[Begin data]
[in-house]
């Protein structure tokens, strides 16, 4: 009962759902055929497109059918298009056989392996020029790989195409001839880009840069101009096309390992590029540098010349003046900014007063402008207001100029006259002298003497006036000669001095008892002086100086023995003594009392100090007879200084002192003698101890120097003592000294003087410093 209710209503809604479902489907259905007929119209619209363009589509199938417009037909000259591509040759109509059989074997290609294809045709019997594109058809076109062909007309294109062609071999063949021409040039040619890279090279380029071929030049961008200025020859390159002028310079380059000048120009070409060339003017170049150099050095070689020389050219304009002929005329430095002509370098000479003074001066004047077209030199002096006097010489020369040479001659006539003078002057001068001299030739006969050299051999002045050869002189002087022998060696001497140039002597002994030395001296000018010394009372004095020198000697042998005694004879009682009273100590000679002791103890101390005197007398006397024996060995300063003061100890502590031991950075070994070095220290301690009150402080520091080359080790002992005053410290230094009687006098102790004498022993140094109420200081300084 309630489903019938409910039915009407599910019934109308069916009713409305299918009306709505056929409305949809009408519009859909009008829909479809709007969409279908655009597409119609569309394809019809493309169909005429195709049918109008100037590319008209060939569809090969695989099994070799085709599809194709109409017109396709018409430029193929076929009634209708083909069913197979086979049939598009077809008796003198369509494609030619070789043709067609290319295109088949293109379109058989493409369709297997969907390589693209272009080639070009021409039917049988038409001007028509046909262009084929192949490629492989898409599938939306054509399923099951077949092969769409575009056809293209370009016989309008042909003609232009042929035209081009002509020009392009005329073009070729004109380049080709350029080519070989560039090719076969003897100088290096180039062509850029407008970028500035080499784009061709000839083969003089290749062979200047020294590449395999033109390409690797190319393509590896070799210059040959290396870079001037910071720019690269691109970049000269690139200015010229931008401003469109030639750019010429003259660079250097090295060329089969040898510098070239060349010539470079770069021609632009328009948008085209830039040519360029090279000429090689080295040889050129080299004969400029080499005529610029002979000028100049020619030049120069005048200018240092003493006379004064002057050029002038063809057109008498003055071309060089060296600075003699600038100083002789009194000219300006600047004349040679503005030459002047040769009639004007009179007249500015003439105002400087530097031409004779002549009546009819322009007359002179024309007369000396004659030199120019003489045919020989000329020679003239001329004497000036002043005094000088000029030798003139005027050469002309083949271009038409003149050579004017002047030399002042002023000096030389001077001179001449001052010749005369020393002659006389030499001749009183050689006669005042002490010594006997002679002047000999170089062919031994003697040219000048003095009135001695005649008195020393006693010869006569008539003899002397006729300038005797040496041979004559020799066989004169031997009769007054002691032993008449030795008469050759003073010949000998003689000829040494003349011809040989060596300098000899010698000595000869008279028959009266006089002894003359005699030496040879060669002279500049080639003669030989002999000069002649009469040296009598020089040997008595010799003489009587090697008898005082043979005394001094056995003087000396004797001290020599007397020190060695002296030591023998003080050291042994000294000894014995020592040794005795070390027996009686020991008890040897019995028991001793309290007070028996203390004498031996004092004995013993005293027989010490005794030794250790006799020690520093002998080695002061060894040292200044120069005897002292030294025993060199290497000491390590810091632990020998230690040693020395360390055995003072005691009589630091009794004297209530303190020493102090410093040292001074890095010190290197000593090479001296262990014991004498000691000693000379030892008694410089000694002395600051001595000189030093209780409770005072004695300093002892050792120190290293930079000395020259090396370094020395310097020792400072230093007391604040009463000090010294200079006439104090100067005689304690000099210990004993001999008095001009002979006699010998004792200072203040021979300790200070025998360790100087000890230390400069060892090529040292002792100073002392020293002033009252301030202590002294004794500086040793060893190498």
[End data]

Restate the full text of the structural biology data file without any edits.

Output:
[in-house]
């Protein structure tokens, strides 16, 4: 009962759902055929497109059918298009056989392996020029790989195409001839880009840069101009096309390992590029540098010349003046900014007063402008207001100029006259002298003497006036000669001095008892002086100086023995003594009392100090007879200084002192003698101890120097003592000294003087410093 209710209503809604479902489907259905007929119209619209363009589509199938417009037909000259591509040759109509059989074997290609294809045709019997594109058809076109062909007309294109062609071999063949021409040039040619890279090279380029071929030049961008200025020859390159002028310079380059000048120009070409060339003017170049150099050095070689020389050219304009002929005329430095002509370098000479003074001066004047077209030199002096006097010489020369040479001659006539003078002057001068001299030739006969050299051999002045050869002189002087022998060696001497140039002597002994030395001296000018010394009372004095020198000697042998005694004879009682009273100590000679002791103890101390005197007398006397024996060995300063003061100890502590031991950075070994070095220290301690009150402080520091080359080790002992005053410290230094009687006098102790004498022993140094109420200081300084 309630489903019938409910039915009407599910019934109308069916009713409305299918009306709505056929409305949809009408519009859909009008829909479809709007969409279908655009597409119609569309394809019809493309169909005429195709049918109008100037590319008209060939569809090969695989099994070799085709599809194709109409017109396709018409430029193929076929009634209708083909069913197979086979049939598009077809008796003198369509494609030619070789043709067609290319295109088949293109379109058989493409369709297997969907390589693209272009080639070009021409039917049988038409001007028509046909262009084929192949490629492989898409599938939306054509399923099951077949092969769409575009056809293209370009016989309008042909003609232009042929035209081009002509020009392009005329073009070729004109380049080709350029080519070989560039090719076969003897100088290096180039062509850029407008970028500035080499784009061709000839083969003089290749062979200047020294590449395999033109390409690797190319393509590896070799210059040959290396870079001037910071720019690269691109970049000269690139200015010229931008401003469109030639750019010429003259660079250097090295060329089969040898510098070239060349010539470079770069021609632009328009948008085209830039040519360029090279000429090689080295040889050129080299004969400029080499005529610029002979000028100049020619030049120069005048200018240092003493006379004064002057050029002038063809057109008498003055071309060089060296600075003699600038100083002789009194000219300006600047004349040679503005030459002047040769009639004007009179007249500015003439105002400087530097031409004779002549009546009819322009007359002179024309007369000396004659030199120019003489045919020989000329020679003239001329004497000036002043005094000088000029030798003139005027050469002309083949271009038409003149050579004017002047030399002042002023000096030389001077001179001449001052010749005369020393002659006389030499001749009183050689006669005042002490010594006997002679002047000999170089062919031994003697040219000048003095009135001695005649008195020393006693010869006569008539003899002397006729300038005797040496041979004559020799066989004169031997009769007054002691032993008449030795008469050759003073010949000998003689000829040494003349011809040989060596300098000899010698000595000869008279028959009266006089002894003359005699030496040879060669002279500049080639003669030989002999000069002649009469040296009598020089040997008595010799003489009587090697008898005082043979005394001094056995003087000396004797001290020599007397020190060695002296030591023998003080050291042994000294000894014995020592040794005795070390027996009686020991008890040897019995028991001793309290007070028996203390004498031996004092004995013993005293027989010490005794030794250790006799020690520093002998080695002061060894040292200044120069005897002292030294025993060199290497000491390590810091632990020998230690040693020395360390055995003072005691009589630091009794004297209530303190020493102090410093040292001074890095010190290197000593090479001296262990014991004498000691000693000379030892008694410089000694002395600051001595000189030093209780409770005072004695300093002892050792120190290293930079000395020259090396370094020395310097020792400072230093007391604040009463000090010294200079006439104090100067005689304690000099210990004993001999008095001009002979006699010998004792200072203040021979300790200070025998360790100087000890230390400069060892090529040292002792100073002392020293002033009252301030202590002294004794500086040793060893190498």